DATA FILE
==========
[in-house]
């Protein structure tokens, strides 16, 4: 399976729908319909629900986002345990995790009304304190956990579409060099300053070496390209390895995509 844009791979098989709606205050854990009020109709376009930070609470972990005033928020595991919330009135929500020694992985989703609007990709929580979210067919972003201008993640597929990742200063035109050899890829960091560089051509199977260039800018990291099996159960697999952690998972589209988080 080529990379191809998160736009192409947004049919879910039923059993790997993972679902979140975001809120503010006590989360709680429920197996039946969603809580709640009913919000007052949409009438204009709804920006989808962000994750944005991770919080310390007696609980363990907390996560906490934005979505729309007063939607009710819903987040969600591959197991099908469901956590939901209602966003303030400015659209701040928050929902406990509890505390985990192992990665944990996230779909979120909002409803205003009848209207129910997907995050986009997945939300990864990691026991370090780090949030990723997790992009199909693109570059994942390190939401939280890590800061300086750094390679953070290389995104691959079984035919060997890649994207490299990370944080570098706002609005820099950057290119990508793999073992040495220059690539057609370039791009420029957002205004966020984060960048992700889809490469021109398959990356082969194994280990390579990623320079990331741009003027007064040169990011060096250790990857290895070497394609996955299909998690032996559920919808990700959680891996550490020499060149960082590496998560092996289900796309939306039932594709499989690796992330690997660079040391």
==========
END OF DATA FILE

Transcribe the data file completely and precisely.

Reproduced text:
[in-house]
């Protein structure tokens, strides 16, 4: 399976729908319909629900986002345990995790009304304190956990579409060099300053070496390209390895995509 844009791979098989709606205050854990009020109709376009930070609470972990005033928020595991919330009135929500020694992985989703609007990709929580979210067919972003201008993640597929990742200063035109050899890829960091560089051509199977260039800018990291099996159960697999952690998972589209988080 080529990379191809998160736009192409947004049919879910039923059993790997993972679902979140975001809120503010006590989360709680429920197996039946969603809580709640009913919000007052949409009438204009709804920006989808962000994750944005991770919080310390007696609980363990907390996560906490934005979505729309007063939607009710819903987040969600591959197991099908469901956590939901209602966003303030400015659209701040928050929902406990509890505390985990192992990665944990996230779909979120909002409803205003009848209207129910997907995050986009997945939300990864990691026991370090780090949030990723997790992009199909693109570059994942390190939401939280890590800061300086750094390679953070290389995104691959079984035919060997890649994207490299990370944080570098706002609005820099950057290119990508793999073992040495220059690539057609370039791009420029957002205004966020984060960048992700889809490469021109398959990356082969194994280990390579990623320079990331741009003027007064040169990011060096250790990857290895070497394609996955299909998690032996559920919808990700959680891996550490020499060149960082590496998560092996289900796309939306039932594709499989690796992330690997660079040391």